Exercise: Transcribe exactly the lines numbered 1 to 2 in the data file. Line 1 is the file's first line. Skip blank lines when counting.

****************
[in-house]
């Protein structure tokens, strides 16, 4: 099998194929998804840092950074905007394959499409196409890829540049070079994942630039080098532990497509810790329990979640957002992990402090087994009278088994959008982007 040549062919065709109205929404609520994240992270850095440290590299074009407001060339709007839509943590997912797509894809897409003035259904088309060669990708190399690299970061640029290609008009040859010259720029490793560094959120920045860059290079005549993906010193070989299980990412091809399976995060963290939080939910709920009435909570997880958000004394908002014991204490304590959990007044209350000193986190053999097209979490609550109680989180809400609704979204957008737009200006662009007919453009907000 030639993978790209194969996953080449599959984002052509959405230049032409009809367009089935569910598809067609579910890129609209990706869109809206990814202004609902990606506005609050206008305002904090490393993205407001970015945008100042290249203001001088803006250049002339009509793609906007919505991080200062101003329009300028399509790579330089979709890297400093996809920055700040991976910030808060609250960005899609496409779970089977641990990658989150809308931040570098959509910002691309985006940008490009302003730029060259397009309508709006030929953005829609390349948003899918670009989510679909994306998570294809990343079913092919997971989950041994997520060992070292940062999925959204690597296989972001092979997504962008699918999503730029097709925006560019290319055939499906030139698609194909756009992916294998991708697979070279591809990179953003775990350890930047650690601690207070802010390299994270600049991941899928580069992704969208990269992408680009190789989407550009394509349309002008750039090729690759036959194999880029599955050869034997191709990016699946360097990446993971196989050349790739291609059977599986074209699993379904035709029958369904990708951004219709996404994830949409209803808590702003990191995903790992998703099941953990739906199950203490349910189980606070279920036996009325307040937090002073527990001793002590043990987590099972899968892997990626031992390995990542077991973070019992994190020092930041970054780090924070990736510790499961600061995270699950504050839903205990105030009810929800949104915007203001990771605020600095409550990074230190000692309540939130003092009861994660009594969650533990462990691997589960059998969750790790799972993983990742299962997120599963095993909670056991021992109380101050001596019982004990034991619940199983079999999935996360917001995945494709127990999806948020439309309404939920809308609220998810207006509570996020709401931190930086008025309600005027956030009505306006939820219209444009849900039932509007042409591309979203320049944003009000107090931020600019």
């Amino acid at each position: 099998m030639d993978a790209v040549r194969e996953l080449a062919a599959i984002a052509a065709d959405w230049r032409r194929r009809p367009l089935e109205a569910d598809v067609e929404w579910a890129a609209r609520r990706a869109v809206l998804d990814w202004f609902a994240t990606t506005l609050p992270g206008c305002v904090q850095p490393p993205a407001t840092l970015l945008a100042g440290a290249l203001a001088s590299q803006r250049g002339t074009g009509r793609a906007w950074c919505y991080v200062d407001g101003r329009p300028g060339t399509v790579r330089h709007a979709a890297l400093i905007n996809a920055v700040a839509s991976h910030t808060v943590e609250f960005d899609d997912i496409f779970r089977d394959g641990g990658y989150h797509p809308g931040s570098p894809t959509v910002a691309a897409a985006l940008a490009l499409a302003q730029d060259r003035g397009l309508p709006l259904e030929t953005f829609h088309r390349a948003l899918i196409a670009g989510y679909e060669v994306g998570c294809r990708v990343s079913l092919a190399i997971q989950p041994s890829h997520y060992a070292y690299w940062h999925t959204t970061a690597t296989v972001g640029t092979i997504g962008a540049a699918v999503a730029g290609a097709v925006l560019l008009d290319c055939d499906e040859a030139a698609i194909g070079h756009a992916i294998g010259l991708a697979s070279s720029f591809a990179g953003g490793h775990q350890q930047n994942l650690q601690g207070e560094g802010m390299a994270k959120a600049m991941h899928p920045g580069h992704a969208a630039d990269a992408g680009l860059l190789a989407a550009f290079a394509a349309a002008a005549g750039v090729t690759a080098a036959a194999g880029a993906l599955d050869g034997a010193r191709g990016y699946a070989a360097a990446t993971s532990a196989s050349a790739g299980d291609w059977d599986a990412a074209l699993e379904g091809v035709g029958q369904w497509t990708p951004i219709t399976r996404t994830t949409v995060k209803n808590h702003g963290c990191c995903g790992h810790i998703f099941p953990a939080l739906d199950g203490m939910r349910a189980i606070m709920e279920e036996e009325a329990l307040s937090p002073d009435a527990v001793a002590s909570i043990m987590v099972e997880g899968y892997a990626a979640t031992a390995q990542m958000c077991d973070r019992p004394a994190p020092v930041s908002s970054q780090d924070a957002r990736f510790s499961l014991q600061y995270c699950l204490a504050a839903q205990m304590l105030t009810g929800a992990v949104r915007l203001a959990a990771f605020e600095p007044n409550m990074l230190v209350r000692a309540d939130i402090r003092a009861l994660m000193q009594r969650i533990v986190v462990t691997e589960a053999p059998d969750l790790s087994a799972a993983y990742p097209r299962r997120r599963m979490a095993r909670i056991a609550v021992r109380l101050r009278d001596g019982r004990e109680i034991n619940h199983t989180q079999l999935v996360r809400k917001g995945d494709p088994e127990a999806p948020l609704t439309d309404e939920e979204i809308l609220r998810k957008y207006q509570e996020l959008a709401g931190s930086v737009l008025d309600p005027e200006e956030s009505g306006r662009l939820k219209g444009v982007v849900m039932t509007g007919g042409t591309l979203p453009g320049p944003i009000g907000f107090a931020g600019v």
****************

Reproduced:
[in-house]
């Protein structure tokens, strides 16, 4: 099998194929998804840092950074905007394959499409196409890829540049070079994942630039080098532990497509810790329990979640957002992990402090087994009278088994959008982007 040549062919065709109205929404609520994240992270850095440290590299074009407001060339709007839509943590997912797509894809897409003035259904088309060669990708190399690299970061640029290609008009040859010259720029490793560094959120920045860059290079005549993906010193070989299980990412091809399976995060963290939080939910709920009435909570997880958000004394908002014991204490304590959990007044209350000193986190053999097209979490609550109680989180809400609704979204957008737009200006662009007919453009907000 030639993978790209194969996953080449599959984002052509959405230049032409009809367009089935569910598809067609579910890129609209990706869109809206990814202004609902990606506005609050206008305002904090490393993205407001970015945008100042290249203001001088803006250049002339009509793609906007919505991080200062101003329009300028399509790579330089979709890297400093996809920055700040991976910030808060609250960005899609496409779970089977641990990658989150809308931040570098959509910002691309985006940008490009302003730029060259397009309508709006030929953005829609390349948003899918670009989510679909994306998570294809990343079913092919997971989950041994997520060992070292940062999925959204690597296989972001092979997504962008699918999503730029097709925006560019290319055939499906030139698609194909756009992916294998991708697979070279591809990179953003775990350890930047650690601690207070802010390299994270600049991941899928580069992704969208990269992408680009190789989407550009394509349309002008750039090729690759036959194999880029599955050869034997191709990016699946360097990446993971196989050349790739291609059977599986074209699993379904035709029958369904990708951004219709996404994830949409209803808590702003990191995903790992998703099941953990739906199950203490349910189980606070279920036996009325307040937090002073527990001793002590043990987590099972899968892997990626031992390995990542077991973070019992994190020092930041970054780090924070990736510790499961600061995270699950504050839903205990105030009810929800949104915007203001990771605020600095409550990074230190000692309540939130003092009861994660009594969650533990462990691997589960059998969750790790799972993983990742299962997120599963095993909670056991021992109380101050001596019982004990034991619940199983079999999935996360917001995945494709127990999806948020439309309404939920809308609220998810207006509570996020709401931190930086008025309600005027956030009505306006939820219209444009849900039932509007042409591309979203320049944003009000107090931020600019």